How To Stop Holding Grudges (Why You Must Let Go of Them)

— Researched and reviewed by Dr. Sandip Roy.

A grudge is like a stray bullet inside the head that keeps hurting until the last day. So, how can you stop holding grudges, and why should you even let them go?

Everyone you know has, at some point, hurt you in some way.

Some you forgave, and some you broke up with, because they had turned toxic.

Some stayed on because you were late to see the damage they were causing. Relationships with a narcissist are often like that.

When they finally leave, you are left holding a bag of grudges.

That rage and hate keep returning, making you restless to seek vengeance.

How To Stop Holding Grudges?

A grudge is a persistent feeling of ill will or resentment resulting from a past insult or injury.

Grudges slowly but surely ruin your peace of mind, leaving you disabled to sustain your happiness.

If you’re undecided about releasing it, realize that letting go of your bitterness is for your own good, first of all.

holding grudge letting someone live rent free in head - How To Stop Holding Grudges (Why You Must Let Go of Them) - 1

So, here are a few highly effective ways to let go of your grudges:

1. Forgive And Stop Expecting Compensation

Forgiveness is the most recommended way to release your grudges.

Grudges form when we forget that other people’s mistakes are keeping us bitter.

Forgiveness can remove that bitterness, but it doesn’t come easy. Many people simply veto forgiveness and strongly criticize those who advocate pardons for offenders.

Like this woman who wrote on a social media post: “I do not believe in forgiveness. Adults make choices, and bad choices have consequences. It’s on them. Not me!”

But we must learn to forgive.

I. Psychology of Forgiveness: The Need to Forgive
Psychology of Forgiveness

Psychological studies indicate that forgiveness can lead to better physical health and emotional balance. It is not just about letting go of past hurts but also about restoring inner equilibrium.

Unforgiveness can become a psychological trap that blocks personal growth and happiness. Refusing or being unable to forgive keeps one tied to past hurts, causing ongoing trauma and unhappiness.

Let us understand the idea of forgiveness before deciding to forgive or not.

a. What Forgiveness Is Not

  • Forgiveness does not mean you accept and behave as if there was never any wrongdoing.
  • It does not mean you’ve absolved the perpetrator of their guilt, so they’re free to repeat it.
  • It also does not mean you have agreed to heal your relationship with the transgressor.
  • Finally, it does not automatically restore your trust in them.
  • Forgiving is not forgetting.

Forgiveness is for you. It stops your emotional pain from the violation.

Forgiving means you reject playing the victim’s role and choose happiness, instead of continuing to stay hurt and miserable.

b. Parts of Forgiveness

Psychology says, forgiveness has two parts independent of each other:

  1. Letting go of inner anger and resentment (intrapsychic state): The first part is the most essential part of forgiveness. In essence, it means you stop feeling angry or resentful over the transgression.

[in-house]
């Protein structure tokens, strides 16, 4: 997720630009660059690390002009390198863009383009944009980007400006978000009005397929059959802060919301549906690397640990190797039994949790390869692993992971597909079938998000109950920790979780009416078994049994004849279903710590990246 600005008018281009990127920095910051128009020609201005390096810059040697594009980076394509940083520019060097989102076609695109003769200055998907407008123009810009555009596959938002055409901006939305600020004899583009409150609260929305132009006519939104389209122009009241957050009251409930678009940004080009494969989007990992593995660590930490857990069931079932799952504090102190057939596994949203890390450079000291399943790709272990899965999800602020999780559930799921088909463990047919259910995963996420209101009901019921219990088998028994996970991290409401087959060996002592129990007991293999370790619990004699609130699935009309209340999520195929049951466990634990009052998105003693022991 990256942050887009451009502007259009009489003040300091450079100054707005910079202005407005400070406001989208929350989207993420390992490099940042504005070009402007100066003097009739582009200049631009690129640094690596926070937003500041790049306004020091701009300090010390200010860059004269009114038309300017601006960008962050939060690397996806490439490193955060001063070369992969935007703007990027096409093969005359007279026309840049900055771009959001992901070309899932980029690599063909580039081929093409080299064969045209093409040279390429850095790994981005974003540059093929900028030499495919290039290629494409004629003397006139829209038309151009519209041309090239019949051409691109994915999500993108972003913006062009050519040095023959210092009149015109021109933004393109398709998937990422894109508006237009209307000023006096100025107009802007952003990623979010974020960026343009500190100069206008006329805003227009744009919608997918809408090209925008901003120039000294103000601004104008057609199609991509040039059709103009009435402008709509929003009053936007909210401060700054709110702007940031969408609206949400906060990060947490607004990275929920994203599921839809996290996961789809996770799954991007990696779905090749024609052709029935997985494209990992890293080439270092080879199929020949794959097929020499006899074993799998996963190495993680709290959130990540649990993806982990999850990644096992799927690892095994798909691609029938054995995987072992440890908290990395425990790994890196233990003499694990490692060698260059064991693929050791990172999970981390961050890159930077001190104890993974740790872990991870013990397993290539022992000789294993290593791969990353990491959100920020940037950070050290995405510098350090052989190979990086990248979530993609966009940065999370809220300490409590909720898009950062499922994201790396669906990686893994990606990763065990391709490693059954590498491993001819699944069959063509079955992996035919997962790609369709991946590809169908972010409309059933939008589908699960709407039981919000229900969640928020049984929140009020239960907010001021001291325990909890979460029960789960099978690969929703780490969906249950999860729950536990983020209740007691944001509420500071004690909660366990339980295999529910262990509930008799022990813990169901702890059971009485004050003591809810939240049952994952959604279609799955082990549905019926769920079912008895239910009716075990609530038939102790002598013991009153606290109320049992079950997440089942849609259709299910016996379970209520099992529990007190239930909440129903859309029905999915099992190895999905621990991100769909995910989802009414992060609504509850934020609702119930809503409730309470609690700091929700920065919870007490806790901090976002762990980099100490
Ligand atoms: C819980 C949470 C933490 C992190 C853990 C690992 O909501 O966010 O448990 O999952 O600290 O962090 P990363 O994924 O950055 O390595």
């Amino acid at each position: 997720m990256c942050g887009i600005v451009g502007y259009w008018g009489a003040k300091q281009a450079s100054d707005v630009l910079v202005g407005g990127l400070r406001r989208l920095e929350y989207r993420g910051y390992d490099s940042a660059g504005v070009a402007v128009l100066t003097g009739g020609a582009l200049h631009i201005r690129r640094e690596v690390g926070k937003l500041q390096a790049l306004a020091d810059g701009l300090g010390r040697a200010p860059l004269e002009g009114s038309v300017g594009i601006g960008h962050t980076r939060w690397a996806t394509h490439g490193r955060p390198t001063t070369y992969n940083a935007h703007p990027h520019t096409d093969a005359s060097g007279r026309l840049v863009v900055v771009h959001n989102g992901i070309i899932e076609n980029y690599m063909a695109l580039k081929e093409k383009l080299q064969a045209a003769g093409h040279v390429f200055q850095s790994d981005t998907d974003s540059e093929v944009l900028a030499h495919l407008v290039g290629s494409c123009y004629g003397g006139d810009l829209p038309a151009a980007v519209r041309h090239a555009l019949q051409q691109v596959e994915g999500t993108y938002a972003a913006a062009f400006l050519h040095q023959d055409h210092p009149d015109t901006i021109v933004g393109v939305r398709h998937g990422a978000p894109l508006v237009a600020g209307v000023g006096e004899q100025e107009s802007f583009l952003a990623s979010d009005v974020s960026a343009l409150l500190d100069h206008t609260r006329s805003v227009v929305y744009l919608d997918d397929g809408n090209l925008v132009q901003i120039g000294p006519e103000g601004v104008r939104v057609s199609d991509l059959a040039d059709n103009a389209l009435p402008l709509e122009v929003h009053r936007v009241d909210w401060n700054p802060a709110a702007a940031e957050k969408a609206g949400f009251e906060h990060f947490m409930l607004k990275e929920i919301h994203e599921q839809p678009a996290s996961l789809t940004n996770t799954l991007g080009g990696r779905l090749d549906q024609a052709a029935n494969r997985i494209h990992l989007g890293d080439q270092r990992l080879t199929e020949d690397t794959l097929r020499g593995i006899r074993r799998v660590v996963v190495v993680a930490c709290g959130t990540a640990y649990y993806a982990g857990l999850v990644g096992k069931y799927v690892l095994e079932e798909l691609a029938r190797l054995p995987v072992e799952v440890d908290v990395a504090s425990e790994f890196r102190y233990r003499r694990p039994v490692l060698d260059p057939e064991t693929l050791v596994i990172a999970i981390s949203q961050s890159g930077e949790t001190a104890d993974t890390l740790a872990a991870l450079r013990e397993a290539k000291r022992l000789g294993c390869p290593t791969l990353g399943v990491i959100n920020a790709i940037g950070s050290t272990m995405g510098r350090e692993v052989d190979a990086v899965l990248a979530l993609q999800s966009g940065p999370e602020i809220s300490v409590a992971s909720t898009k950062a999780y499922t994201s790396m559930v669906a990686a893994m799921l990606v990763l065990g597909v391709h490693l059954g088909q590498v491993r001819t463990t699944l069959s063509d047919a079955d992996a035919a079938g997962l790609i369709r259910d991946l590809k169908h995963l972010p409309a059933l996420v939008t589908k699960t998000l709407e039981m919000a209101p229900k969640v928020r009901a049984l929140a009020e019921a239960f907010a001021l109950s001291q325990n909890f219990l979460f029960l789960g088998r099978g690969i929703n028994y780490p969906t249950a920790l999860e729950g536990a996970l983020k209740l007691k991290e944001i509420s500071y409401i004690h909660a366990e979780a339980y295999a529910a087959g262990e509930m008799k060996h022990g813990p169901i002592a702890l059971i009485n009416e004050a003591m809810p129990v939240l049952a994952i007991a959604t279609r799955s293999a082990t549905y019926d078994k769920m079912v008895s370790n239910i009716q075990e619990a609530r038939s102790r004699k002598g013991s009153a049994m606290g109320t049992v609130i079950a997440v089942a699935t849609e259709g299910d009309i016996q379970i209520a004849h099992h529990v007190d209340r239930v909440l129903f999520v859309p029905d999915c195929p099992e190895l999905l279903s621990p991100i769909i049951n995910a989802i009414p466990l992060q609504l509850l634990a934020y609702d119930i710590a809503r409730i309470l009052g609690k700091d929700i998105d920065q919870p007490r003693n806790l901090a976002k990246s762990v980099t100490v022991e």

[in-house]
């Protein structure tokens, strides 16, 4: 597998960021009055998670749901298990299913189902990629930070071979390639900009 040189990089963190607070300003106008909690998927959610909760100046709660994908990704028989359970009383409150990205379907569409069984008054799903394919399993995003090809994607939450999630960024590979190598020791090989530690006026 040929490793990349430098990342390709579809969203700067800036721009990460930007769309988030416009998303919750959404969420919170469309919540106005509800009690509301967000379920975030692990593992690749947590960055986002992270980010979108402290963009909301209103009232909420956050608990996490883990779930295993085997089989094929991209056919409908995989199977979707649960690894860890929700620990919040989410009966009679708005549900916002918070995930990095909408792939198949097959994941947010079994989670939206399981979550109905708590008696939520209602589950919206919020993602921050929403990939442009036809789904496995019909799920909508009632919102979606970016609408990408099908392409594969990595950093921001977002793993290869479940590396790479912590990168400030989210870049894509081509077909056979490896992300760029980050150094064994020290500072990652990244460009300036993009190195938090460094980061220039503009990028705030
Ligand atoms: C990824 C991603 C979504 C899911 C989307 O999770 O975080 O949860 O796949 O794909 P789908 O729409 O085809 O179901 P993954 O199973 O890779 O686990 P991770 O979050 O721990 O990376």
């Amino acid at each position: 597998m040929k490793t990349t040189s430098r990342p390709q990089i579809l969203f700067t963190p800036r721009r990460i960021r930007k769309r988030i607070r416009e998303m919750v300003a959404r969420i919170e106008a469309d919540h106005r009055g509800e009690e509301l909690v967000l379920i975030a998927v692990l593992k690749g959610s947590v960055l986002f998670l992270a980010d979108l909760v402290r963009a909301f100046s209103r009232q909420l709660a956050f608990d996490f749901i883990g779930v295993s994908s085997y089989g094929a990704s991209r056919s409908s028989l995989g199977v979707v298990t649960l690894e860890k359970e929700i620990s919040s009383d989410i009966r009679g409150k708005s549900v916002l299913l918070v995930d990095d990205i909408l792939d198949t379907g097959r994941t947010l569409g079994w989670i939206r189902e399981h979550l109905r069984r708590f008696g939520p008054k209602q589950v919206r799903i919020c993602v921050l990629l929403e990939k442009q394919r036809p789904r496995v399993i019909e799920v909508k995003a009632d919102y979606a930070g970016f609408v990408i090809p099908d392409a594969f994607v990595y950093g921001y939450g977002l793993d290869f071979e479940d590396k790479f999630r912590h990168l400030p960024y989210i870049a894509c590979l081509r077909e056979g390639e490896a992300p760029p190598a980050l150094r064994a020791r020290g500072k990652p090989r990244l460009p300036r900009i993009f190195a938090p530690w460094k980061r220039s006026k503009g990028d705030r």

2. Telling the offending person “I forgive you” (interpersonal act): The second part is secondary. You may choose not to return the relationship to normalcy.
forgiveness diemsions
2 Parts of Forgiveness

“The weak can never forgive. Forgiveness is the attribute of the strong.”

― Mahatma Gandhi

c. Types of Forgiveness

Based on these two dimensions, there can be four types of forgiveness:

  1. Hollow forgiveness: when you tell them “I forgive you” but do not forgive them actually in your mind.
  2. Silent forgiveness: when you forgive them in your mind but do not let them know.
  3. Total forgiveness: when you forgive them in your heart and tell them you have forgiven them.
  4. No forgiveness: when you continue holding a grudge against them.

There is no need to tell them you forgave them, as you can forgive them “silently.” You also have no responsibility to ease or release their guilt.

To forgive is to cancel the debt you think your offender owes you.

It means you will not seek any revenge, demand any compensation, or expect them to make amends.

Letting go of your grudge against a person is like forgiving a debt; you stop expecting the debtor to pay it back.

2. Understand Your Grudge Better

After a while, it can be hard to remember what it was you were grumbling about in the first place. Sometimes, you might have long since forgotten why you’re still angry, but by then the grudge has taken on a life of its own.

A few steps to know your grudge better:

a. Find the one you hold the most grudge against

It is fairly easy, as it’s usually someone you are or were close to. If it doesn’t seem obvious, ask yourself, “Whom I haven’t forgiven ever for what she/he did to me?”

b. Think and write all your grudges against them

It would be obvious to you what still makes you angry and bitter thinking about them. You may or may not go over the entire incident in your mind again.

What’s more crucial is you ask yourself what scars they left on you.